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Annual Changes of Bone Density over 12 Years in an Amenorrheic Athlete

ZANKER, CATHY L.1; COOKE, CARLTON B.1; TRUSCOTT, JOHN G.2; OLDROYD, BRIAN2; JACOBS, HOWARD S.3

Medicine & Science in Sports & Exercise: January 2004 - Volume 36 - Issue 1 - p 137-142
doi: 10.1249/01.MSS.0000106186.68674.2C
APPLIED SCIENCES: Physical Fitness and Performance
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ZANKER, C. L., C. B. COOKE, J. G. TRUSCOTT, B. OLDROYD, and H. S. JACOBS. Annual Changes of Bone Density over 12 Years in an Amenorrheic Athlete. Med. Sci. Sports Exerc., Vol. 36, No. 1, pp. 137–142, 2004.

Purpose To link annual changes of bone mineral density (BMD) over 12 consecutive years to pharmacological intervention and to fluctuations of body mass and body composition in an amenorrheic athlete.

Methods BMD of the lumbar spine (LS) and total proximal femur (PF) were measured using dual energy x-ray absorptiometry (DXA), every 11–13 months between ages 24.8 and 36.9 yr. Body composition was assessed every 3–4 yr from a whole body DXA scan. Body mass was recorded every 3 months. For the first 5 yr of study, the subject used oral contraceptives (OC). For the subsequent 7 yr, she used estradiol skin patches (EP) with oral norethisterone.

Results The first DXA scan (age 24.8 yr) revealed a low BMD at both LS and PF, with T-scores of −1.4 and −2.8, respectively. During the next 5 yr, while adhering to OC, the BMD of her LS and PF declined by 9.8% and 12.1%, respectively. Concomitantly, her body mass fell from 45.1 to 41.4 kg, her body mass index (BMI) from 16.4 to 15.0 kg·m−2, and her percent body fat from 8.3 to <4.0%. While treated with EP and norethisterone (age 29.8-33.5 yr), her LS BMD gradually increased by 9.4%, despite a further 0.8 kg decline of body mass. From age 33.8 to 36.9 yr, voluntary weight gain (2–3 kg·yr−1; total: 8.1 kg) was accompanied by an increase of her PF BMD (16.9%), with no further increase at the LS.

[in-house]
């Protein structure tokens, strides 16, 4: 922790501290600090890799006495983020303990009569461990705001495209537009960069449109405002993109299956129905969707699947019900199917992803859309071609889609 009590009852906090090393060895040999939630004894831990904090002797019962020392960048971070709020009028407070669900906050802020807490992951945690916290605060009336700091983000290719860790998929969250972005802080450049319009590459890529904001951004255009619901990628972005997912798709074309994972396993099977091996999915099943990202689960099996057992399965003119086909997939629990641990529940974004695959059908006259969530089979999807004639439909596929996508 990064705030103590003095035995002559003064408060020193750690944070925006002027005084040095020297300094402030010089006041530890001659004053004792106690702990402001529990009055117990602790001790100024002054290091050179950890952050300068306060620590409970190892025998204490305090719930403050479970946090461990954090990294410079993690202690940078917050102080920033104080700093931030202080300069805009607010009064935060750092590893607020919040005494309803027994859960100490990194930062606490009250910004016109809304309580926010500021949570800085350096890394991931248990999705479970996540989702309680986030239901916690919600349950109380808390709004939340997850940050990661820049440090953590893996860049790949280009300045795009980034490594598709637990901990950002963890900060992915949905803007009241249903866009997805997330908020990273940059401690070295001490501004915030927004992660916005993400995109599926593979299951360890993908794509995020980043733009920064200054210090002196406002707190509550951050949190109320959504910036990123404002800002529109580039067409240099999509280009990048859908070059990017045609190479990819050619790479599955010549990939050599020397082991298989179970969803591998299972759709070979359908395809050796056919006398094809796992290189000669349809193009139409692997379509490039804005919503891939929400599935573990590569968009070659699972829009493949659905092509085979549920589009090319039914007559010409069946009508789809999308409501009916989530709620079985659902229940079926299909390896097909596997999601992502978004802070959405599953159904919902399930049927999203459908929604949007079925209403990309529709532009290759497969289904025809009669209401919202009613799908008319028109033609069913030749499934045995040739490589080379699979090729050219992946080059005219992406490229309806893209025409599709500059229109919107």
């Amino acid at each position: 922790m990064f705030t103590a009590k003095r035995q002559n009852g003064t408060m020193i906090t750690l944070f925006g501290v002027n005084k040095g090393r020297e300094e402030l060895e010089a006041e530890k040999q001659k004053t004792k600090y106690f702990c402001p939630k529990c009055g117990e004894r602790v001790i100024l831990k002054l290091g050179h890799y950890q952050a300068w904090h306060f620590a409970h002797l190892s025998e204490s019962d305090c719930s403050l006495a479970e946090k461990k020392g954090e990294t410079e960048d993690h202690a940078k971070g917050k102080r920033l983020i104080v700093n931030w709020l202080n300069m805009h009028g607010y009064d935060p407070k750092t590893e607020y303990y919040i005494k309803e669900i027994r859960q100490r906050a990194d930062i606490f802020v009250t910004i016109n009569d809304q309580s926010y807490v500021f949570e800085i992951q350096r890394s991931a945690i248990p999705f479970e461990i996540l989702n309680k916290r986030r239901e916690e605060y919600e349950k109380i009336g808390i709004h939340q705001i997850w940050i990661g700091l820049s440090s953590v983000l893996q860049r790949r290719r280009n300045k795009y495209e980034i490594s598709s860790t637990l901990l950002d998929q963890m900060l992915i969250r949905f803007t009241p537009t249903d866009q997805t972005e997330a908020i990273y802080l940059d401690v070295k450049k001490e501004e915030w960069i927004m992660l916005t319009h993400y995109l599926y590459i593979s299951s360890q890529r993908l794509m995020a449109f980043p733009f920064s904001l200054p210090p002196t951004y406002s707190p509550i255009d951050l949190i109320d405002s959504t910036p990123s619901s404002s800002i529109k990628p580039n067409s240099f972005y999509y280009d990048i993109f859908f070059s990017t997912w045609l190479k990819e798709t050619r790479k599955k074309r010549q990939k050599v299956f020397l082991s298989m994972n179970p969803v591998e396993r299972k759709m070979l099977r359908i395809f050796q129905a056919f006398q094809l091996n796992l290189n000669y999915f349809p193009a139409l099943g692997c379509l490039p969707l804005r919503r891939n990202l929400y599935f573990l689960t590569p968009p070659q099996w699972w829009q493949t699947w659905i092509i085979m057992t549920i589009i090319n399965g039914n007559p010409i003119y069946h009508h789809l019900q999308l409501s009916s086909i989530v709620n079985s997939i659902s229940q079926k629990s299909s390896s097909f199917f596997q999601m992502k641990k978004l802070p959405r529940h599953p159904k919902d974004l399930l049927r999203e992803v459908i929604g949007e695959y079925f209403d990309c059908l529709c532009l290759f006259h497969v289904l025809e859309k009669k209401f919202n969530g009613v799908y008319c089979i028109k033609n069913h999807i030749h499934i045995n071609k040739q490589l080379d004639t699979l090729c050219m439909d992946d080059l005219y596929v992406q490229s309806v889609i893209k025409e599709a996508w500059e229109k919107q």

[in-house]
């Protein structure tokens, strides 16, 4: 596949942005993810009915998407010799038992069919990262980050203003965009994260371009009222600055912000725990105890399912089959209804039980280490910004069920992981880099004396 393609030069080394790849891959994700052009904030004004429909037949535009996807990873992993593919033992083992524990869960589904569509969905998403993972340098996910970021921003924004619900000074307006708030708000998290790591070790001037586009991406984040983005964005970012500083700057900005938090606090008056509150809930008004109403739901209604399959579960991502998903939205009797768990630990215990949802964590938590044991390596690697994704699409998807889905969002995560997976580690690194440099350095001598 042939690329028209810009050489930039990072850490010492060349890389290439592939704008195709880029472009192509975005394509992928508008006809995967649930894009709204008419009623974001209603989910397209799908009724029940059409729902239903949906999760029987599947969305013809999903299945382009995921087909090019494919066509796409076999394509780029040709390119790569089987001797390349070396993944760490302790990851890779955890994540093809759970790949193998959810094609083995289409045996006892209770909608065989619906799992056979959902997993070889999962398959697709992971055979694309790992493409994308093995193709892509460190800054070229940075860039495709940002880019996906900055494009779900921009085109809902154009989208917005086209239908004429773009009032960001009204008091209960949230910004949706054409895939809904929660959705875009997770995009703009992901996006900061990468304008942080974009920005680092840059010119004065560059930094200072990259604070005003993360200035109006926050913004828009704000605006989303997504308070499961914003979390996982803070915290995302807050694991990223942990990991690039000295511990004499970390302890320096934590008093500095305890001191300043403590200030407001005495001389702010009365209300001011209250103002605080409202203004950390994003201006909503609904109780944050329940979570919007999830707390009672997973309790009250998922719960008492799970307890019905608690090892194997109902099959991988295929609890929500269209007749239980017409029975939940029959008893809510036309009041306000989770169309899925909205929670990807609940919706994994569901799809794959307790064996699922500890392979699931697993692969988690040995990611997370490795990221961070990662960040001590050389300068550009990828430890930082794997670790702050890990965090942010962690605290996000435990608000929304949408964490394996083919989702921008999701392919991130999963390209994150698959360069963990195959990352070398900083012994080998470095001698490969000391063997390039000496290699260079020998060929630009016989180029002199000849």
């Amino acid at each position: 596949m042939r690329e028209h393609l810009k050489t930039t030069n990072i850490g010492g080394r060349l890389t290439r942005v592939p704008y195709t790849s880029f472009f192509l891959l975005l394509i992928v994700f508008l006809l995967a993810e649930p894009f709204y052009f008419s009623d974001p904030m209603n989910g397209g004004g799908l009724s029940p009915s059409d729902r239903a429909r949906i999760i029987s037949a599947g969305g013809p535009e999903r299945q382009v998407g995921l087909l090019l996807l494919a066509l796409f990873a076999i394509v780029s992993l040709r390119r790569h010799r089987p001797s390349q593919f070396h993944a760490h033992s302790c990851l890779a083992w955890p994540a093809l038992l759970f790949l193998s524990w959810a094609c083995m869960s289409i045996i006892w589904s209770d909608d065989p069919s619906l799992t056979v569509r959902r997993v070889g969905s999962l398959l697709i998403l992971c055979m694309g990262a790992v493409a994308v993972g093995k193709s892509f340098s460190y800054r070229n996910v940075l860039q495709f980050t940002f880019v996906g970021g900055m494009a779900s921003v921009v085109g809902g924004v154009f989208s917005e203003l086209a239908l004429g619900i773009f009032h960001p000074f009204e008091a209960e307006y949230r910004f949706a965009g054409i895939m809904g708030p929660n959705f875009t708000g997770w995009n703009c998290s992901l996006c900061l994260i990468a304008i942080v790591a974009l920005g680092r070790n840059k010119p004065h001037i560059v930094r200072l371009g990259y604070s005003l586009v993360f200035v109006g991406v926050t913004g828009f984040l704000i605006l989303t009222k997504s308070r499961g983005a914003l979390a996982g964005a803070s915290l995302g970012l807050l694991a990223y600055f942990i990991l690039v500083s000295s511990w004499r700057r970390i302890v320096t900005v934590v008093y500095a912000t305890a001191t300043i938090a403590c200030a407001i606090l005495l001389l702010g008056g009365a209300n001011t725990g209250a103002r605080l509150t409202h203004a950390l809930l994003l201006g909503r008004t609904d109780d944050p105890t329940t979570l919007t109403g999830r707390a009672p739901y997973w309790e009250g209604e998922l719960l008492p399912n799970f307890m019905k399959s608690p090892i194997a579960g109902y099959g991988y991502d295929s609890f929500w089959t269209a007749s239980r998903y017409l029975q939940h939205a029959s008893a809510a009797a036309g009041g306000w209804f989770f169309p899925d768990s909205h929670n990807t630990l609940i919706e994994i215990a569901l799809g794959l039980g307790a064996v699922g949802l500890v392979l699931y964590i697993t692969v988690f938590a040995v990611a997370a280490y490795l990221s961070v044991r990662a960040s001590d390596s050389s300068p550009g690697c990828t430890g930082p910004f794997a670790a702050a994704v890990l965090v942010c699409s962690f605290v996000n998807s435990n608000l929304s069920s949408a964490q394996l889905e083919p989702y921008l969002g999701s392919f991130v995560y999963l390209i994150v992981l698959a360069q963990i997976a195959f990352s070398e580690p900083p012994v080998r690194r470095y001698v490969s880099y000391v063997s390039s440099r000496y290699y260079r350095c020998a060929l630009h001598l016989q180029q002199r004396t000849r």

Conclusion Changes of BMD at the total proximal femur reflected changes of body mass in this subject. At the lumbar spine, BMD declined with weight loss but increased in association with transdermal estradiol treatment in the absence of weight gain.

1School of Leisure and Sport Studies, Leeds Metropolitan University, UNITED KINGDOM;

2Centre for Bone and Body Composition Research, University of Leeds, UNITED KINGDOM; and

3The London Diabetes and Lipid Centre, London, UNITED KINGDOM

Address for correspondence: Dr. Cathy L. Zanker, School of Leisure and Sport Studies, Leeds Metropolitan University, Beckett Park Campus, Leeds LS6 3QS, United Kingdom; E-mail: c.zanker@lmu.ac.uk.

Submitted for publication February 2003.

Accepted for publication July 2003.

The “female athlete triad” is a syndrome of disordered eating, amenorrhea, and osteoporosis that has been documented in women training for sports in which there is an emphasis on a low body mass, such as distance running (25). Certain metabolic features of this syndrome resemble those of anorexia nervosa and are characteristic of protracted energy restriction (6,25). Despite the potential for physical activity to enhance or protect bone mass (20,27,31), this beneficial effect may be counteracted by a negative energy balance, a low body mass, and associated endocrine disturbances (26,34,38,39). Furthermore, it is well established that only those activities that involve load bearing and/or high-impact movements provide an osteogenic stimulus (20,27,31). This stimulus is localized to the bones that are specifically stressed by the activity (20,27,31) and is therefore unlikely to protect the entire skeleton from the systemic effects of energy restriction and a low body mass. Decrements of bone mass in women with the female athlete triad have been shown to be positively related to the duration of their menstrual disturbance (23,26,28).